Yeah, well, it’s not like the Steelers really won the thing…

This was a very hard Super Bowl to watch. It was one of those games that leave fans sitting impotently on their couch, screaming about the injustice of the system and crying about missed opportunities. As a Seattle sports fan, this game represented all that is frustrating about watching our teams constantly fall short in their ultimate goals. The losses are due in part to the teams’ bizarre ineptitude, but just as often they are due to some bizarre external force that kills the team.
In the case of Super Bowl XL, I’m left with thoughts about both aspects of the game.
First of all, the Hawks should have put this game away early. Just as they did against Carolina in the NFC Championship Game, the Seahawks offense started hot, with nice little drives that seemed to lead to positive results. But it seemed that as soon as those drives got going, they stalled. The team would gain a first down or two, pick up some yardage, only to end up stalling. It seemed they were always close to breaking through but never did.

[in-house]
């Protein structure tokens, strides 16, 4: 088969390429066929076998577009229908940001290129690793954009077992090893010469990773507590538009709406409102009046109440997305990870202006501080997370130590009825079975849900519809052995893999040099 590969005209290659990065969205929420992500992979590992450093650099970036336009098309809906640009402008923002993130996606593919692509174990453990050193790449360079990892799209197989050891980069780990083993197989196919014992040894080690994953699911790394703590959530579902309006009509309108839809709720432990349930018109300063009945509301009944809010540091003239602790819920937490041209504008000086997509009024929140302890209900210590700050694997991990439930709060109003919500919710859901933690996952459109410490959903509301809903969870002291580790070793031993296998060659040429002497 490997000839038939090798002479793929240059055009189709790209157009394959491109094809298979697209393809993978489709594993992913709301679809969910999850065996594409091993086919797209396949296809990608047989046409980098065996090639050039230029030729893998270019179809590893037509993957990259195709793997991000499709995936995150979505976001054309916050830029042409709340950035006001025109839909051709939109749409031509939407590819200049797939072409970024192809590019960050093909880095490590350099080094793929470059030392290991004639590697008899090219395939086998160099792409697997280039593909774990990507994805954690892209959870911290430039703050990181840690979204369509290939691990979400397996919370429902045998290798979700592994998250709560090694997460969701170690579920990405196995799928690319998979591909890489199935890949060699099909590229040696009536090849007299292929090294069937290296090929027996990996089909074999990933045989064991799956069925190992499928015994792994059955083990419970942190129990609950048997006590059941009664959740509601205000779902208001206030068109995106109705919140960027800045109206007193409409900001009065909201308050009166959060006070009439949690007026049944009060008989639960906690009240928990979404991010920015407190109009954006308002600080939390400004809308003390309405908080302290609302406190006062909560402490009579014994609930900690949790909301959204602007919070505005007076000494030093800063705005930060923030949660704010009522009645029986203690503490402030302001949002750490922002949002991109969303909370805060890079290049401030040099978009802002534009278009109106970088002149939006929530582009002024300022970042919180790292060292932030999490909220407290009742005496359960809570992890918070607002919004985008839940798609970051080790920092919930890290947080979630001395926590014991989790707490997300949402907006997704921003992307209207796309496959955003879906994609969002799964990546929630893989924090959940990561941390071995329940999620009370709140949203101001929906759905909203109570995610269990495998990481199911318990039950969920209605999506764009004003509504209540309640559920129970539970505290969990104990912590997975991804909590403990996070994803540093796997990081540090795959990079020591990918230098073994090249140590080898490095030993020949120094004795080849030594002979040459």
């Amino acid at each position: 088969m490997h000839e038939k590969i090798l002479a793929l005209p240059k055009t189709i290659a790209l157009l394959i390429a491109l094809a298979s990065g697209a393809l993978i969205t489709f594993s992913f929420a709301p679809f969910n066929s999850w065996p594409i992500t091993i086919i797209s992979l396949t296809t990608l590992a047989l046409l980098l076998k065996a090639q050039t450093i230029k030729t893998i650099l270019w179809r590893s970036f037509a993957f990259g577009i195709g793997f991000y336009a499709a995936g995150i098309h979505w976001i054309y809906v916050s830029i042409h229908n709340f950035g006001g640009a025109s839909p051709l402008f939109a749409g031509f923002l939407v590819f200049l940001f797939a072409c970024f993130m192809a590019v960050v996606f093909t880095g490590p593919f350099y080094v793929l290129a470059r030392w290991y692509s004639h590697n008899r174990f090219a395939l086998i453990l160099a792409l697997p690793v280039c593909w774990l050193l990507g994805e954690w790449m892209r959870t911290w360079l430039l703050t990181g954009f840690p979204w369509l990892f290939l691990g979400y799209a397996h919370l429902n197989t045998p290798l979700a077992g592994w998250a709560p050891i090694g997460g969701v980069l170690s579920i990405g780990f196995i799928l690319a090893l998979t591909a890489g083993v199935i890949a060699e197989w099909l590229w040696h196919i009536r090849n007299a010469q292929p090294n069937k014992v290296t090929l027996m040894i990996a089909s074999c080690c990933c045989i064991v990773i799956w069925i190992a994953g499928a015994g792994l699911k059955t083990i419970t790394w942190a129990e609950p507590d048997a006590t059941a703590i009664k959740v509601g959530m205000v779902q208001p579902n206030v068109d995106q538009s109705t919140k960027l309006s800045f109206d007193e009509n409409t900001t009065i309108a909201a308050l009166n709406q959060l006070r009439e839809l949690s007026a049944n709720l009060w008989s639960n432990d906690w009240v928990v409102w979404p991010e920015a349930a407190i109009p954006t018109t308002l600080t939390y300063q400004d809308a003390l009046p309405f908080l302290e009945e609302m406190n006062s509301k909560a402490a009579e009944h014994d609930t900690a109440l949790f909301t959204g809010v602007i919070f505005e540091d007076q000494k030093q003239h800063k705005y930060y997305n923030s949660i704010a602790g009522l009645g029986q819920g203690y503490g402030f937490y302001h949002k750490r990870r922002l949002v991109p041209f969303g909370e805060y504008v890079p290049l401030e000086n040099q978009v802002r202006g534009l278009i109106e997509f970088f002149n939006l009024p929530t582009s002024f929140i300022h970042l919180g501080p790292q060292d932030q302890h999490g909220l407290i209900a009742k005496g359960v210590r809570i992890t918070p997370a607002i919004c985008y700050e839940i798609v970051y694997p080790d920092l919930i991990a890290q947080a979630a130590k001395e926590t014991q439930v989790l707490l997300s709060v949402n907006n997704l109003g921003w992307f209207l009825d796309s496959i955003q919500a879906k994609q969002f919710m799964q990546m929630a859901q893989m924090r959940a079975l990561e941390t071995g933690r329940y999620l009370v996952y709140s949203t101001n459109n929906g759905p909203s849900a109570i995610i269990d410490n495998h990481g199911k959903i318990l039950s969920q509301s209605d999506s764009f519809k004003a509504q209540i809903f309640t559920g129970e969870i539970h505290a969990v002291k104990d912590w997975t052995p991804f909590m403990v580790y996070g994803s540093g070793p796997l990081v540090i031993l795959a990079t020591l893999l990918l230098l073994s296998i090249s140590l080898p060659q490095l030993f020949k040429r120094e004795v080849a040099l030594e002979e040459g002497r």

Also like in the Carolina game, the defense was smothering in the first quarter. If you remember the Panthers game, their offense was completely inept early, leading to a series of three-and-outs for the Panthers. The same thing was happening early to the Steelers – each drive would be smothered by the powerful Seahawks defense. The first quarter was perhaps the most dominating 3-0 game in history.
But by not extending their lead, the Seahawks left the door open for the Steelers’ offense to get into gear, and for the officials to make a difference in the game. The game simply shouldn’t have become as controversial as it became; if only the Seahawks had been able convert some of their early drives, the game would have been very different.
But once the door was left open, fate, in the persona of the officials, changed the game. Bad penalty followed bad penalty. A touchdown was called back on a ticky-tack foul. A big gain was called back on a phantom hold. And suddenly, before the eyes of 93 million people, the game began to shift. The Steelers started moving, the Seahawks started losing their momentum. And finally the Seahawks began losing their cool. You could see it in their inept clock management in the second quarter, and you could see it in the huge run that Willie Parker broke off in the third quarter. The game simply got away from the Seahawks. They had the early momentum, but by the time that the Steelers executed one of their patented gadget plays, the thing was over.
Congratulations Steelers fans. Your team does have the Lombardi Trophy. But I’ll still believe that with better officiating and better execution, the Seahawks would have won big.



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